In conventional medicine, the drug you take suppresses your symptoms immediately

So in contrast, biopuncture remedies do not affect the symptoms immediately…
I imagine this is true, and am impressed by Oz’s ability to redefine a bug as a feature.

The healing effect comes from “inside” your body – not from the products themselves. It’s the reaction of your immune system, which will produce the proper reactions to regain natural healing.

So he’s describing the effects of no treatment at all. But we knew that.

In the Wooniverse, every day is April Fool!

You get an Internet from me, as I clean my drink off the silicone keyboardcover I had to buy after I started reading this blog!


I’ve never been here before, but I think I like this site. It’s gonna take a while to go through all of your articles, though. So, give me time to really read through all of your articles. Hopefully, you will understand if I can’t offer my complete opinion yet.

But, up where I’m from, medical professionals are usually not so caustic. They never ridicule those they disagree with to the degree that you and others here do. It’s gonna take a lot to convince me that you are actually sincere and legitimate as both a blogger and a doctor. So, let me offer a word of advice, if you will. Hopefully, you will at least consider it.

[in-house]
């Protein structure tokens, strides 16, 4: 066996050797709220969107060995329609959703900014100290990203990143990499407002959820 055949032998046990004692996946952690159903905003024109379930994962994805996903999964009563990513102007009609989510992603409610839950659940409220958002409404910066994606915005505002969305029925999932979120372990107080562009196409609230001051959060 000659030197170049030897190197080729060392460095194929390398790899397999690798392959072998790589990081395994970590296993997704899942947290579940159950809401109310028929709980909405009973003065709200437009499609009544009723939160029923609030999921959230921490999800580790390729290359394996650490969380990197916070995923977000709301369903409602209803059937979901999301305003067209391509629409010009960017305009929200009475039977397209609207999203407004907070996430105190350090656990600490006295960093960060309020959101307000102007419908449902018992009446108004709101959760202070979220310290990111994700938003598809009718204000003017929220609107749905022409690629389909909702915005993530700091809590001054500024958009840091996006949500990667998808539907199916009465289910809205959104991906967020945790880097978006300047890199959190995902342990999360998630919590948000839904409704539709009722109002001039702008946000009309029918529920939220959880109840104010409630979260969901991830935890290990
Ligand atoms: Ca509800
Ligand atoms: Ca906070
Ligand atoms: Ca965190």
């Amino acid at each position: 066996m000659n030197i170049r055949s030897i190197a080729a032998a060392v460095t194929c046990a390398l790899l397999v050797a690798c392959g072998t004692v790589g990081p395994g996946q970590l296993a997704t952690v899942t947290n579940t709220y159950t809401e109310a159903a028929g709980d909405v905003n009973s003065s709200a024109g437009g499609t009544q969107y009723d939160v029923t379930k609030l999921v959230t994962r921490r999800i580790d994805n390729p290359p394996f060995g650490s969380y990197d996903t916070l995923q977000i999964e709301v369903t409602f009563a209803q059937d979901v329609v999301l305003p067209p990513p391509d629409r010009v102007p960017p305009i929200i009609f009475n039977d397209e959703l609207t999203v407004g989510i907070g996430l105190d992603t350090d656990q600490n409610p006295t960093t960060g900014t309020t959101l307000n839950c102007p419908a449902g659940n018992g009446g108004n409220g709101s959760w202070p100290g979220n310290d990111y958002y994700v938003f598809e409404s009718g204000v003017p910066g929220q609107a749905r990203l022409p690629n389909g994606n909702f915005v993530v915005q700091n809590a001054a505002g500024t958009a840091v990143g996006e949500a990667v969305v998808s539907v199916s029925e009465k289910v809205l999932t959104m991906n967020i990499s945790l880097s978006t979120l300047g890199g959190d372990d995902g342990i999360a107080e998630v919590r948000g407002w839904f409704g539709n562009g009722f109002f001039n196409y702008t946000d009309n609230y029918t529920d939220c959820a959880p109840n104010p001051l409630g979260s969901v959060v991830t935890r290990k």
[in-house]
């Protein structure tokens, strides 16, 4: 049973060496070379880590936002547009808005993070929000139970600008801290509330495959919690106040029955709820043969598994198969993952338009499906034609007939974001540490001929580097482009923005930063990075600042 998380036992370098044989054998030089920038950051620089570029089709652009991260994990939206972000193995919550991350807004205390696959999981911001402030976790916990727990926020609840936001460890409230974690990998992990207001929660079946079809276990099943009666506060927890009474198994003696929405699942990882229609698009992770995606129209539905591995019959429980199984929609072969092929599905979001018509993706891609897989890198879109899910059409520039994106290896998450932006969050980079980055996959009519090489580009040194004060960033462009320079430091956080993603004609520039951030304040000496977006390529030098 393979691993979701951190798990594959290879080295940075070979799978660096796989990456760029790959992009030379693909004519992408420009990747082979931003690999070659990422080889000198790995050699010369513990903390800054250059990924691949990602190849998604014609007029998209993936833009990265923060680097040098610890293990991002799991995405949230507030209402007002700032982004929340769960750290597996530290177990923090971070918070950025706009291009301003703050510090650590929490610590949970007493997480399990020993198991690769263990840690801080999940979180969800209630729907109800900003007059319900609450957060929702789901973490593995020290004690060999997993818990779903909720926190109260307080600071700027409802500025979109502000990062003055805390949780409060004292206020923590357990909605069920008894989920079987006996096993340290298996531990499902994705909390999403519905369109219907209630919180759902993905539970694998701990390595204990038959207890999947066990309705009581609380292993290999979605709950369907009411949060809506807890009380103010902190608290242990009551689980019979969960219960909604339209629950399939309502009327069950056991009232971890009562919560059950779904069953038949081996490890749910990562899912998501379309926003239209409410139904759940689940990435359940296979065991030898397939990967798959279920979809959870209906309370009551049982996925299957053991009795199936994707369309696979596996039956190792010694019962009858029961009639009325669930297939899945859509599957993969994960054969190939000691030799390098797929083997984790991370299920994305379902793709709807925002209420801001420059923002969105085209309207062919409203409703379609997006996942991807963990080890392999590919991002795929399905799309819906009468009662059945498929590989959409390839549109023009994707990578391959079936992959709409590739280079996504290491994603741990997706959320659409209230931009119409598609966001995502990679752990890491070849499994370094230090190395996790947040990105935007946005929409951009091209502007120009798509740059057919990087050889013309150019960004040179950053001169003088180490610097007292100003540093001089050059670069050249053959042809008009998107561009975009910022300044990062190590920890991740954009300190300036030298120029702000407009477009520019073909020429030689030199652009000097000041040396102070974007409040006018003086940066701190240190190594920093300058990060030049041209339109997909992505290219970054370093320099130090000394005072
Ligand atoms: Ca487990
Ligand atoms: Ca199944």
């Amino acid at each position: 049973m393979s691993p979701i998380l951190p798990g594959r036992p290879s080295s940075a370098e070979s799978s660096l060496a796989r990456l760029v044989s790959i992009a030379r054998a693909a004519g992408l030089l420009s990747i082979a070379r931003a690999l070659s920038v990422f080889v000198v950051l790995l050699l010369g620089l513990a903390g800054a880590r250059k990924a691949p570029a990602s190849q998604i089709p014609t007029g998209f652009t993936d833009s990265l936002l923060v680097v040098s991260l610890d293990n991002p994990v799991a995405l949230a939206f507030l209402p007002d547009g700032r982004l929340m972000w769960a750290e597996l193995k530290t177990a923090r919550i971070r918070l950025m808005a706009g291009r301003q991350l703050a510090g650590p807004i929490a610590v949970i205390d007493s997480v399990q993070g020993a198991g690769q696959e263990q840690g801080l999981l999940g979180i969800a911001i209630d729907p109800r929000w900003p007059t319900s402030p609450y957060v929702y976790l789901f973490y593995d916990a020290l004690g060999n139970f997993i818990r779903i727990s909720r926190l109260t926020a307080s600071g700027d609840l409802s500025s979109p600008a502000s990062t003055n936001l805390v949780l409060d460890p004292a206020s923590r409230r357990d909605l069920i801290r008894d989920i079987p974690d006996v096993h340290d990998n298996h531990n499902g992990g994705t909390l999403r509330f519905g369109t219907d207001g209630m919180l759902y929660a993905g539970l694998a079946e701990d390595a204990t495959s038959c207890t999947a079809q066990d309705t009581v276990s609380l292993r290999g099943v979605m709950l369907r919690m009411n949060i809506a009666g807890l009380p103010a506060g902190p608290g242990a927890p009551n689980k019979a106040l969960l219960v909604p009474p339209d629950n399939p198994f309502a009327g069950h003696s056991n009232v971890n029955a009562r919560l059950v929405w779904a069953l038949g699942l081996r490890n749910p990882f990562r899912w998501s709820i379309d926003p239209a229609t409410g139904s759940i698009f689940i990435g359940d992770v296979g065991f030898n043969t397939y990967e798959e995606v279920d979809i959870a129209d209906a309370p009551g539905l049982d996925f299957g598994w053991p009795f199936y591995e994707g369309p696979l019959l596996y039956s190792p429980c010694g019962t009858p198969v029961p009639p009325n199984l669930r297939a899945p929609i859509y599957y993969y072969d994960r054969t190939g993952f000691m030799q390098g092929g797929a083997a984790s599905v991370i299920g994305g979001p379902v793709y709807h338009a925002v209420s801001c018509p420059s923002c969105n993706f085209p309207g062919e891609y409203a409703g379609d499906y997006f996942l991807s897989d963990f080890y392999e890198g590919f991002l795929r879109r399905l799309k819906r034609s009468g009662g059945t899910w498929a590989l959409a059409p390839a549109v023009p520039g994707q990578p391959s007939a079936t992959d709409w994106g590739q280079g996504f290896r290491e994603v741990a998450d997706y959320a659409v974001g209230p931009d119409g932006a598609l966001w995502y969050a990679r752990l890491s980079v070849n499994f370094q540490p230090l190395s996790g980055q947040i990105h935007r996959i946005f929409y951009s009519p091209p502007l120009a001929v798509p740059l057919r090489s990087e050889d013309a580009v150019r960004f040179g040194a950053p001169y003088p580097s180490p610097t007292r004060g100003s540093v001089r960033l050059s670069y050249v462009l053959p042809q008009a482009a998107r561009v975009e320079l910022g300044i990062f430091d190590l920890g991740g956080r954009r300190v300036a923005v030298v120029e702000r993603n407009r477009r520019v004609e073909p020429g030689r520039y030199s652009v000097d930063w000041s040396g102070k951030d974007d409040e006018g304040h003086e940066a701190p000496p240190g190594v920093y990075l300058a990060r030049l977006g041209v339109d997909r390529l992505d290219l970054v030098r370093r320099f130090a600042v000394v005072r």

Tone down the abusive rhetoric.

You’ll never be taken seriously as a doctor and scientist if you continue with the logical fallacies and abusive rhetoric. Everyone’s gonna look at your constant bashing of those you disagree with and dismiss your points accordingly. They’ll turn to other sources for their information. Look around at several sites (here in particular: ) and you’ll see what I mean. I and others would like if you focused on more scientific matters instead of bashing those you don’t like.

Please, desert the arrogant ridicule. Surely, you will gather more credibility when doing so.

I also notice that you are a self-proclaimed scientist. Perhaps you could do some articles on magnetism and hippology (I own a horse and would like to see an article or two on hippotherapy and Autism). But, I do not wish to presume to tell you what to write; I’m only offering suggestions.

I’ve never said anything quite like this in this forum, but…

Concern troll is concerned.

Ummm, a scientist with accredited degrees and a doctor/researcher, active in the cancer field.

Maybe you should actually read the blog and about it’s author before you comment.

Uberogre, surely you know that the conclusions of the site you link to were debunked long ago as the 1950s by Martin Gardner? This video gives a pretty clear explanation of why the “logical fallacies” you claim to see are not what you think they are:


Good catch. Read every second word of Uberogre’s post. I noticed something was off with some of the language used. And then the “magnetism” comment and the “I own a Horse” really convinced me.

Subtle troll was not so subtle.

Antaeus Feldspar, will you be so kind as to explain what that site was? I clicked on the tinyurl and got a place that looked like a search site for porn (it may be some new hack on tinyurl).

Oh, and Uberogre, you should really meet Dr. Crislip, especially if you think “medical professionals are usually not so caustic.”

“Read every second word of Uberogre’s post”?